nformation Security Project Management

Management of Information Security
Chapter 12
Information Security Project Management
I find that the harder I work, the more luck I seem to
—Thomas Jefferson (1743-1826)
Learning Objectives
 Upon completion of this chapter, you should be able to:
– Understand basic project management
– Apply project management principles to an
information security program
– Evaluate available project management tools
Management of Information Security
 Information security is a process, not a project
– However, each element of an information security
program must be managed as a project, even if it is an
ongoing one
– Information security is a continuous series, or chain, of
 Some aspects of information security are not project
based; rather, they are managed processes (operations)
 Employers are seeking individuals that couple their
information security focus and skills with strong project
management skills
Management of Information Security
Figure 12-2
The Information Security Program Chain
Management of Information Security
Project Management
 Guide to the Project Management Body of
Knowledge defines project management as:
– Application of knowledge, skills, tools, and
techniques to project activities to meet project
– Project management is accomplished through
use of processes such as: initiating, planning,
executing, controlling, and closing
 Project management involves temporary
assemblage resources to complete a project
 Some projects are iterative, and occur regularly
Management of Information Security
Project Management
 Benefits for organizations that make project management
skills a priority include:
Implementation of a methodology
Improved planning
Less ambiguity about roles
Simplify project monitoring
Early identification of deviations in quality, time, or budget
 Generally, project is deemed a success when:
– Completed on time or early as compared to the baseline
project plan
– Comes in at or below planned expenditures for baseline
– Meets all specifications as outlined in approved project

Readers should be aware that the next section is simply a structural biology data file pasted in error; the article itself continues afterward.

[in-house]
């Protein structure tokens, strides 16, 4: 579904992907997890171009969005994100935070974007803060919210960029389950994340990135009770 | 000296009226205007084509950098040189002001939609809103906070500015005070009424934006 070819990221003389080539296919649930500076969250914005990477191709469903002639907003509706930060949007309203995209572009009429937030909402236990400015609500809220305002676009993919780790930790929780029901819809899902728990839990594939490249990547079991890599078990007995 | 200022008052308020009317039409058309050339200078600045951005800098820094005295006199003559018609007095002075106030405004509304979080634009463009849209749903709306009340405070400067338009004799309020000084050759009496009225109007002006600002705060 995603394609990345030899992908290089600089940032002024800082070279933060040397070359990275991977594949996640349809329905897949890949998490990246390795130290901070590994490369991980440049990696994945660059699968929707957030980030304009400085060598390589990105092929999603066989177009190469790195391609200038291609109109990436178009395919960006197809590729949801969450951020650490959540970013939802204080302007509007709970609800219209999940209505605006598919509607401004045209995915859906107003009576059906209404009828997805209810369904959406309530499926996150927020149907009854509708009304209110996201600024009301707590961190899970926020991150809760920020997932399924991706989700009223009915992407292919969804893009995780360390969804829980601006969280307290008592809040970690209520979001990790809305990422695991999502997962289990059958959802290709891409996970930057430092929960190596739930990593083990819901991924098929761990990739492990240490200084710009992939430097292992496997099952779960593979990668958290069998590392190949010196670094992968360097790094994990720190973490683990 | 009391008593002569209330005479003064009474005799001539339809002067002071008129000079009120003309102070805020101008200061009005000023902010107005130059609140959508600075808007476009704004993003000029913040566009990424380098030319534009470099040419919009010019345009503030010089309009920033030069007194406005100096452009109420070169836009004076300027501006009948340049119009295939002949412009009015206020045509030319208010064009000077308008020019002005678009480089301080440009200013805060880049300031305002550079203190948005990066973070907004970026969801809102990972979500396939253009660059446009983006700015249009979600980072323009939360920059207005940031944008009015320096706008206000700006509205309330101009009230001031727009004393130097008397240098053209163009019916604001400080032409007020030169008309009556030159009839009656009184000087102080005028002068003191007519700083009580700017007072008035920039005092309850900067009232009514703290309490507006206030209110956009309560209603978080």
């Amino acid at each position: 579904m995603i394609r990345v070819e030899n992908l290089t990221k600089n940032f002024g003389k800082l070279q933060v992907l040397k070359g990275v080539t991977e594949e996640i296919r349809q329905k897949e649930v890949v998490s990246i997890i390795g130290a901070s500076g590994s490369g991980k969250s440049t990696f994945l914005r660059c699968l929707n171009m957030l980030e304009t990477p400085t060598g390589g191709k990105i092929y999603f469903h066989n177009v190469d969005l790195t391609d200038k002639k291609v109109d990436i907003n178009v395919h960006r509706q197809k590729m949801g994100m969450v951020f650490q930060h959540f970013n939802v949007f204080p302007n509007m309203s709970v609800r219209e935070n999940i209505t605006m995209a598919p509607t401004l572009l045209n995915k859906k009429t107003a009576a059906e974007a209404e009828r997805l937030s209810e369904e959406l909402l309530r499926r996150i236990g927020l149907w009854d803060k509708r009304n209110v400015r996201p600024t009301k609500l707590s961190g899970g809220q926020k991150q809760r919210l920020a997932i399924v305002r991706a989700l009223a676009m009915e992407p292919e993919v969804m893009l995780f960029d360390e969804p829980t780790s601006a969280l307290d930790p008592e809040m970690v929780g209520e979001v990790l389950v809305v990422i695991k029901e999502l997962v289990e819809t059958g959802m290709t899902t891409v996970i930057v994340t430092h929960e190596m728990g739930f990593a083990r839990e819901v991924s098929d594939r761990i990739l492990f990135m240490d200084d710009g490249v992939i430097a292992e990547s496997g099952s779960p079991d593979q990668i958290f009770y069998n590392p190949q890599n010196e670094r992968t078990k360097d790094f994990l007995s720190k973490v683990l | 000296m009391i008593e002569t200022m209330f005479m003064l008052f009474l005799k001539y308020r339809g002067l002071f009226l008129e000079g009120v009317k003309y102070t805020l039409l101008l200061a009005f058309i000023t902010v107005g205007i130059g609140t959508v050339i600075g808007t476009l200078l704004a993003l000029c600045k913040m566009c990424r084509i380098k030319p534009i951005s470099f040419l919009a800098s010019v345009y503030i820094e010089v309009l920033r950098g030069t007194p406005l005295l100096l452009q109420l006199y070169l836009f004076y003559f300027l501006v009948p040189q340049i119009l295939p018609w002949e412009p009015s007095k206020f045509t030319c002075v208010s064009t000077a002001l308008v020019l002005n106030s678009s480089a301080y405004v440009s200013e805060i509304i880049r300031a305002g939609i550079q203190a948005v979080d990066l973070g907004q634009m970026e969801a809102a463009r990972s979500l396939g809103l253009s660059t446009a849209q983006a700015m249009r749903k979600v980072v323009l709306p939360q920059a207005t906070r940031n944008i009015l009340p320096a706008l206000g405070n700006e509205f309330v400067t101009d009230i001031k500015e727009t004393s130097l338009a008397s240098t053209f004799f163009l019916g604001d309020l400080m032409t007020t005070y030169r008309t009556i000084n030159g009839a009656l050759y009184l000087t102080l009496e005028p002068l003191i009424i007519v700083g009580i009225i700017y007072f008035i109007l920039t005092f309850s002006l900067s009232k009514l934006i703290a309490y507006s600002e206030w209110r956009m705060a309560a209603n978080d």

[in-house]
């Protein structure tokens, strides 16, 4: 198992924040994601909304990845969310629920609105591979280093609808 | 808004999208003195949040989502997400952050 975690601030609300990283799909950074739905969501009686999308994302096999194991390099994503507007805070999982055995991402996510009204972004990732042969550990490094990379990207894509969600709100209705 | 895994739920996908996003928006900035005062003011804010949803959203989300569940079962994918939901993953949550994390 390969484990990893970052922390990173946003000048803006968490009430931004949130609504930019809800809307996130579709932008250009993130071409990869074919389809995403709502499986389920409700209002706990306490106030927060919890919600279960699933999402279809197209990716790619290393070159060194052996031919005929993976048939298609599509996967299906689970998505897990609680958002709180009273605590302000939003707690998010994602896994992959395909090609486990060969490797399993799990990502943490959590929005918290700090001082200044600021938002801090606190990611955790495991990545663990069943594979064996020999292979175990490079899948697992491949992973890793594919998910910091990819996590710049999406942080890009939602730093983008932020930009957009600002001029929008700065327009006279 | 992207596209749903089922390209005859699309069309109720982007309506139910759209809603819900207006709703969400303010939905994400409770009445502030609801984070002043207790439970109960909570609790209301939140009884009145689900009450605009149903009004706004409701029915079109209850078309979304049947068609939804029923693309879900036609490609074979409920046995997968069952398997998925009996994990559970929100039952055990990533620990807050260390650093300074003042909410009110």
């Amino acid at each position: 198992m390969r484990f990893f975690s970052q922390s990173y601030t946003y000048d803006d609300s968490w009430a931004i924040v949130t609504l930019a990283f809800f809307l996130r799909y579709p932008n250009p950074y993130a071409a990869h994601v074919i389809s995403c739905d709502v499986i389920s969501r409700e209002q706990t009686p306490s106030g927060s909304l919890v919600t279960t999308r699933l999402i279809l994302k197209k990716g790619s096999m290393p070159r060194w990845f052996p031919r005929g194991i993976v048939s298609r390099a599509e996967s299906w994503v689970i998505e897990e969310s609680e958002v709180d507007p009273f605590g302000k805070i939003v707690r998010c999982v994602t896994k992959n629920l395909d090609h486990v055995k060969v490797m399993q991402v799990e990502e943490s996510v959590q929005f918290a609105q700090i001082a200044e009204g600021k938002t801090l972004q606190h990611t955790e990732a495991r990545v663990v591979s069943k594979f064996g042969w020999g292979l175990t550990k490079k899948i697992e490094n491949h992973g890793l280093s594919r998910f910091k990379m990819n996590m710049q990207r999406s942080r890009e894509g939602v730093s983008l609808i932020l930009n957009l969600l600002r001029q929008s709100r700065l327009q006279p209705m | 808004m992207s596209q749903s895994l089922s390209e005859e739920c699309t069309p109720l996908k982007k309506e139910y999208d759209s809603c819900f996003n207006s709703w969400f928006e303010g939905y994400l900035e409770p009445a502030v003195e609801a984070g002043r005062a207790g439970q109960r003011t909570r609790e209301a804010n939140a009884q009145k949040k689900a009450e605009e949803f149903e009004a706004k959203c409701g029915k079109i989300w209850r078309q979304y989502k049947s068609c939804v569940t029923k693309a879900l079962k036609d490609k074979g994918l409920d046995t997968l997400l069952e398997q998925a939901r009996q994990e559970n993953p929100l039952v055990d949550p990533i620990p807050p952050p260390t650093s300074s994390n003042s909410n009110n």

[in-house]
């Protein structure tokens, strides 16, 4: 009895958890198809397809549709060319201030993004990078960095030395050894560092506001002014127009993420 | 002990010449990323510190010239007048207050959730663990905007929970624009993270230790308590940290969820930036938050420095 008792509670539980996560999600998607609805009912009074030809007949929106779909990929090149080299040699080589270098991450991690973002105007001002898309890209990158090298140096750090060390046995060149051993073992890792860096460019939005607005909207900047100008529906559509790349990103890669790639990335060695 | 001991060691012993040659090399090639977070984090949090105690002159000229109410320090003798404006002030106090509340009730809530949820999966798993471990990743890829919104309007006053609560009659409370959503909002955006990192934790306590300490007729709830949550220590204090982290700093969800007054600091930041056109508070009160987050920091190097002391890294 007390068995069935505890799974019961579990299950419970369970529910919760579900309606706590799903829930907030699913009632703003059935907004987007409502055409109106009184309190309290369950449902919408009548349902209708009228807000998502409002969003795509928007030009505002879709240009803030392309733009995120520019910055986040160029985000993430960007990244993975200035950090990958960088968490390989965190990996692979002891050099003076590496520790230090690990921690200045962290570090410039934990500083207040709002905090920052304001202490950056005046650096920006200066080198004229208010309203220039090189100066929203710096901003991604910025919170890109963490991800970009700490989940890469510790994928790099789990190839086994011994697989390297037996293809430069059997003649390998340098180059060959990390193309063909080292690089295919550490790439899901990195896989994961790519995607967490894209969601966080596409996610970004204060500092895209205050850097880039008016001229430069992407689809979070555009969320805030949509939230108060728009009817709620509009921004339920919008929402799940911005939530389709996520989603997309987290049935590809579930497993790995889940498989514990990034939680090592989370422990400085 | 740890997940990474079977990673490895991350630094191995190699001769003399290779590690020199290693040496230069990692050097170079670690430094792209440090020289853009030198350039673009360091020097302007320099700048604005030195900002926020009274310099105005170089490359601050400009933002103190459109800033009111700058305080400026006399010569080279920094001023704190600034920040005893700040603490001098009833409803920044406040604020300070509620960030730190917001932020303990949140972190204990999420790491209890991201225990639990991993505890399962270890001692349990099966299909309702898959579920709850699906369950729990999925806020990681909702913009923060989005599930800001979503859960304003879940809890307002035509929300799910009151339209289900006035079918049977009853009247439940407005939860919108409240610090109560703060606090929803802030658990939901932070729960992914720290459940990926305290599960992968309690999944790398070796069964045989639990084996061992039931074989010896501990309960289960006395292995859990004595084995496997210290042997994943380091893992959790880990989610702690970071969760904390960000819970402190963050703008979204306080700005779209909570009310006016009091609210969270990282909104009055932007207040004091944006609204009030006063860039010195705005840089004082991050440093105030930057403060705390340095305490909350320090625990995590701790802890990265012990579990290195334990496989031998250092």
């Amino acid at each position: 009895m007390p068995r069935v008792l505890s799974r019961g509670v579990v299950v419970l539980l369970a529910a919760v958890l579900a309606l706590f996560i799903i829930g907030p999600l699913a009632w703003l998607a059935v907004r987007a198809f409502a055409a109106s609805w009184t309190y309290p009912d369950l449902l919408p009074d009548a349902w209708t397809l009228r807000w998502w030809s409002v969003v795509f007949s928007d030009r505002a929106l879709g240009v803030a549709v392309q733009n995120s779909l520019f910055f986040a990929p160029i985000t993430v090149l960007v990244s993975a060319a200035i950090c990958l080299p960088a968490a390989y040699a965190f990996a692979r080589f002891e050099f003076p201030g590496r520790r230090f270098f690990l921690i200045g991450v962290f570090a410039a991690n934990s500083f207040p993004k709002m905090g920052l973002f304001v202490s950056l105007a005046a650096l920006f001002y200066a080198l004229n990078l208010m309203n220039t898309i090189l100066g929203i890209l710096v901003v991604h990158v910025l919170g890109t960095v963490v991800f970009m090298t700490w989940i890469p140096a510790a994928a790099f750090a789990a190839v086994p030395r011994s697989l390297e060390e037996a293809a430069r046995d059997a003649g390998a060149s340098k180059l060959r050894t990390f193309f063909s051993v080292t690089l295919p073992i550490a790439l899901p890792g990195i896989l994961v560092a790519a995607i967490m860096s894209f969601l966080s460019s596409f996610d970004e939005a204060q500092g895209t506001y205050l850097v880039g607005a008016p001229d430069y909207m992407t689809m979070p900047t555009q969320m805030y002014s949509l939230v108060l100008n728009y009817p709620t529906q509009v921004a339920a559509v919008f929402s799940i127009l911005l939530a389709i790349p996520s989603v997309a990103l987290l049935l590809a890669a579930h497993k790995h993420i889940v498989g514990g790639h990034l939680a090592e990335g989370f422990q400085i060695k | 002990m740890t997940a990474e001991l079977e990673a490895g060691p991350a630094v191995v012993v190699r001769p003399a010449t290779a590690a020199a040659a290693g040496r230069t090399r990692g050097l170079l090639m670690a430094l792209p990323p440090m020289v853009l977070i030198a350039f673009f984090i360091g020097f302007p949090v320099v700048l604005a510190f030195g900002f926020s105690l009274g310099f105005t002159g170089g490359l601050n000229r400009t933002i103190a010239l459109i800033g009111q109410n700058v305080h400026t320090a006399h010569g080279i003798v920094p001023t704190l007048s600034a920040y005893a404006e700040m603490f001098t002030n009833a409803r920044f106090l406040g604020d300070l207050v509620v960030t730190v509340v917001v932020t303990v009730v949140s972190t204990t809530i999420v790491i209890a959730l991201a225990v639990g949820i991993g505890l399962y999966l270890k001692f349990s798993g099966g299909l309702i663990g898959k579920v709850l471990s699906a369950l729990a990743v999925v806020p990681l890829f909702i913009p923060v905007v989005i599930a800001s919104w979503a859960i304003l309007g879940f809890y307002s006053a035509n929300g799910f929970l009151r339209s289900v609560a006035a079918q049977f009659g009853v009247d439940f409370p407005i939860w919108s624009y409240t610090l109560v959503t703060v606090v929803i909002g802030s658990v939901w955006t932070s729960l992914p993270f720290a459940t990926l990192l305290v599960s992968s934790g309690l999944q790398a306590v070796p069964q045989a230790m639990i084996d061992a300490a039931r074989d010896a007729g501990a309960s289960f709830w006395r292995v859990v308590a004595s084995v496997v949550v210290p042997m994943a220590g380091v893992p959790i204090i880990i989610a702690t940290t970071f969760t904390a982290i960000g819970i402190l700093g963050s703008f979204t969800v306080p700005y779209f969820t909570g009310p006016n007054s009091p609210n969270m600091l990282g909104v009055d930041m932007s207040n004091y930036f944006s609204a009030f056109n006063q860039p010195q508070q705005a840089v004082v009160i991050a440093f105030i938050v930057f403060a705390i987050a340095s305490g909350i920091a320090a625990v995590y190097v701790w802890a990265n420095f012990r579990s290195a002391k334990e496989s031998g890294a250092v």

– Deliverables are accepted by end user and/or assigning entity
Management of Information Security
Applying Project Management to Security
 In order to apply project management to
information security, you must first identify an
established project management methodology
 While other project management approaches
exist, the PMBoK is considered industry best
Management of Information Security
Table 12-1
PMBoK Knowledge Areas
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Table 12-1 (2)
PMBoK Knowledge Areas
Management of Information Security
Project Integration Management
 Project integration management includes the processes
required to ensure that effective coordination occurs
within and between project’s many components,
including personnel
 Major elements of project management effort that require
integration include:
– Development of initial project plan
– Monitoring of progress as the project plan is executed
– Control of revisions to project plan
– Control of changes made to resource allocations as
measured performance causes adjustments to project plan
Management of Information Security
Project Plan Development
 Project plan development
– Process of integrating all project elements into
cohesive plan with goal of completing project within
allotted work time using no more than allotted project
 Work time, resources, and project deliverables are
core components used in creation of project plan
– Changing any one element usually affects accuracy
and reliability of estimates of other two and likely
means that project plan must be revised
Management of Information Security
Figure 12-3
Project Plan Inputs
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Project Plan Development
 When integrating disparate elements of a
complex information security project,
complications are likely to arise:
– Conflicts among communities of interest
– Far-reaching impact
– New technology
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Project Scope Management
 Project scope management ensures that project
plan includes only those activities necessary to
complete it
 Scope is the quantity or quality of project
deliverables expanding from original plan
 Includes:
Scope planning
Scope definition
Scope verification
Scope change control
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Project Time Management
 Project time management ensures that project is
finished by identified completion date while meeting
 Failure to meet project deadlines is among most
frequently cited failures in project management
 Many missed deadlines are rooted in poor planning
 Includes following processes:
Activity definition
Activity sequencing
Activity duration estimating
Schedule development
Schedule control
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Project Cost Management
 Project cost management ensures that a project
is completed within resource constraints
 Some projects are planned using only a
financial budget from which all resources must
be procured
 Includes following processes:
Resource planning
Cost estimating
Cost budgeting
Cost control
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Project Quality Management
 Project quality management ensures that project